- The Washington Times - Tuesday, April 18, 2006


Police to strictly enforce dress codes

TEHRAN — Police announced yesterday that they will begin a crackdown on “social corruption,” such as women flouting Islamic dress codes, the semiofficial Fars News Agency reports. It quoted Tehran Police Chief Morteza Talaei as saying, “Police will seize women with tight coats and cropped trousers.”

Enforcement of strict codes governing women’s dress, Western music and mingling of the sexes became more lax after President Mohammed Khatami’s election in 1997 on a platform of social and political reform.

But hard-liners have been trying to reverse such concessions since President Mahmoud Ahmadinejad was elected last year with the backing of conservative clerics and the Basij religious police. The Islamic dress codes imposed after Iran’s 1979 Islamic revolution require women to cover their hair and wear long, loose-fitting clothes to disguise the shape of their bodies.


Businessman flees to avoid whipping

RIYADH — A restaurant owner sentenced to 90 lashes by an Islamic court for employing two women in August 2004 has fled the country, the English-language Arab News reported yesterday.

Nabil al-Ramadan was quoted as saying by telephone from an undisclosed location that he chose to leave quickly because he feared that the swift ruling — announced by the court within 15 minutes of the start of the trial and in the absence of a lawyer — could mean a prompt punishment.


Failed bomber’s trial to begin next week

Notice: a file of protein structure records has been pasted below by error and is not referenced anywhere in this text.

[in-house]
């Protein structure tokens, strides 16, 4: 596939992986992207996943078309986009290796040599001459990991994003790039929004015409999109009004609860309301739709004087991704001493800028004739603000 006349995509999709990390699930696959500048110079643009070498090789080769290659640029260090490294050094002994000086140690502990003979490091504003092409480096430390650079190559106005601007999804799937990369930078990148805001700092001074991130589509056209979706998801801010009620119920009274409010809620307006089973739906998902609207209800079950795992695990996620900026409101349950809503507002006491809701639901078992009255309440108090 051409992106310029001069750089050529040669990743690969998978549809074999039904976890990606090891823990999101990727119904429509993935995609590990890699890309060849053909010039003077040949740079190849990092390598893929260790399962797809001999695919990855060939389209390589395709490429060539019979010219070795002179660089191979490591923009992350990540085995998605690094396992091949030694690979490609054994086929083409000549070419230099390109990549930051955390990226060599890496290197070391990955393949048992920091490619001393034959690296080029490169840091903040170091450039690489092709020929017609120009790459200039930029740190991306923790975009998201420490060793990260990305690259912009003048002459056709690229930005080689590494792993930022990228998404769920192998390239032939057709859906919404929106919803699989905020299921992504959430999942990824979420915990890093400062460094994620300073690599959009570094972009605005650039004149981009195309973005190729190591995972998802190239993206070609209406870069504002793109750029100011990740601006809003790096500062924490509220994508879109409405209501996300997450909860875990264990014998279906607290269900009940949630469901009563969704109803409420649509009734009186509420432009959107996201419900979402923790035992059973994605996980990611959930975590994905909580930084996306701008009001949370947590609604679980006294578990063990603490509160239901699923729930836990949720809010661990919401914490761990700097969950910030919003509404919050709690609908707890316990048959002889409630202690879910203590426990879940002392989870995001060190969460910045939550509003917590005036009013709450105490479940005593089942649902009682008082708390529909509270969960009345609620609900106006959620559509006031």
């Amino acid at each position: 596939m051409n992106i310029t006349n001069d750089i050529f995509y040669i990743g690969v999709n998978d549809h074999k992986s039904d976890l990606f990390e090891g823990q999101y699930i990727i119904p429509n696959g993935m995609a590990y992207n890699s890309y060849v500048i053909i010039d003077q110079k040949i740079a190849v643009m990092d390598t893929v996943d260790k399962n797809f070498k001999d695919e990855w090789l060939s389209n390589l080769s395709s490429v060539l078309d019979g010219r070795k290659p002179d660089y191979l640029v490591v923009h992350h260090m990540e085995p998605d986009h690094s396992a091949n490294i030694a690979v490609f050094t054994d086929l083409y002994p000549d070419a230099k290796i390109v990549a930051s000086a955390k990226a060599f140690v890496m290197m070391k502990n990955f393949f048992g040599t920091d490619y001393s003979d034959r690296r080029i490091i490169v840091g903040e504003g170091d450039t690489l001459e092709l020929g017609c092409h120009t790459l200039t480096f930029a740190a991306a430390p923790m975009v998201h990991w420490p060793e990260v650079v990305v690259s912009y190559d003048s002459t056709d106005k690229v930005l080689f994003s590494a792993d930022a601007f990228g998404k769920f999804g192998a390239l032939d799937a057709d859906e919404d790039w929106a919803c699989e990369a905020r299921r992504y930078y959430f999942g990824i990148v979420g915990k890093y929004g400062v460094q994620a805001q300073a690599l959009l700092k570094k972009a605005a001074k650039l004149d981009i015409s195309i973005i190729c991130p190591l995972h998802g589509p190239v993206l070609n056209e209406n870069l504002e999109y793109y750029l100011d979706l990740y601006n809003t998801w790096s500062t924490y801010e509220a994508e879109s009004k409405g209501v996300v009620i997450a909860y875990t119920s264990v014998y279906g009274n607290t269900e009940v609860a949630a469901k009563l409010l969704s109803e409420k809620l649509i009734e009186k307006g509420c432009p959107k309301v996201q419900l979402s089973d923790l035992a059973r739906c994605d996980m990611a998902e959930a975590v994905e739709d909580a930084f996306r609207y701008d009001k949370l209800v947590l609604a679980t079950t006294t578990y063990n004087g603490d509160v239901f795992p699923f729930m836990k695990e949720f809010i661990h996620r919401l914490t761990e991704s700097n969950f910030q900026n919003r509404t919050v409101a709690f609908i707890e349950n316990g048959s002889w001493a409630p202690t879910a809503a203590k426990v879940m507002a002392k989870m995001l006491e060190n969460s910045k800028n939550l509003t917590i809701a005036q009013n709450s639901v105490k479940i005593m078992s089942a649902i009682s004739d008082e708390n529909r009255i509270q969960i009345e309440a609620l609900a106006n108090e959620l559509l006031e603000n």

AMMAN — A failed female suicide bomber charged with killing 60 persons in three hotel bombings in Jordan goes on trial next week, the prosecutor’s office said yesterday.

Sajida al-Rishawi, 35, an Iraqi, will stand trial on April 24 in a state security court for the attacks on three Amman hotels on Nov. 9 by her husband and two other male Iraqi suicide bombers.

She has been charged with conspiracy to carry out terrorist acts, causing death and destruction, and illegal possession of weapons and explosives. She faces a death sentence if found guilty.

Weekly notes …

State-owned Egyptian newspaper Al-Gomhuria said yesterday that a suicide bombing that killed nine persons in Tel Aviv was a response to Israeli attacks on Palestinians, and that Palestinians should not abandon the struggle against Israel. But another state newspaper, Al-Ahram, said the Monday bombing, for which Islamic Jihad took responsibility, should be condemned as terrorism because it targeted civilians and damaged Palestinian interests. … French President Jacques Chirac heads to Egypt today for a two-day visit expected to be dominated by the Israeli-Palestinian conflict and rising tensions over Iran’s nuclear ambitions. Traveling with an 80-member delegation, including top business leaders, Mr. Chirac’s trip to Egypt will be his first since 2002. He is expected to begin talks with President Hosni Mubarak on arrival this afternoon.

From wire dispatches and staff reports



Click to Read More

Click to Hide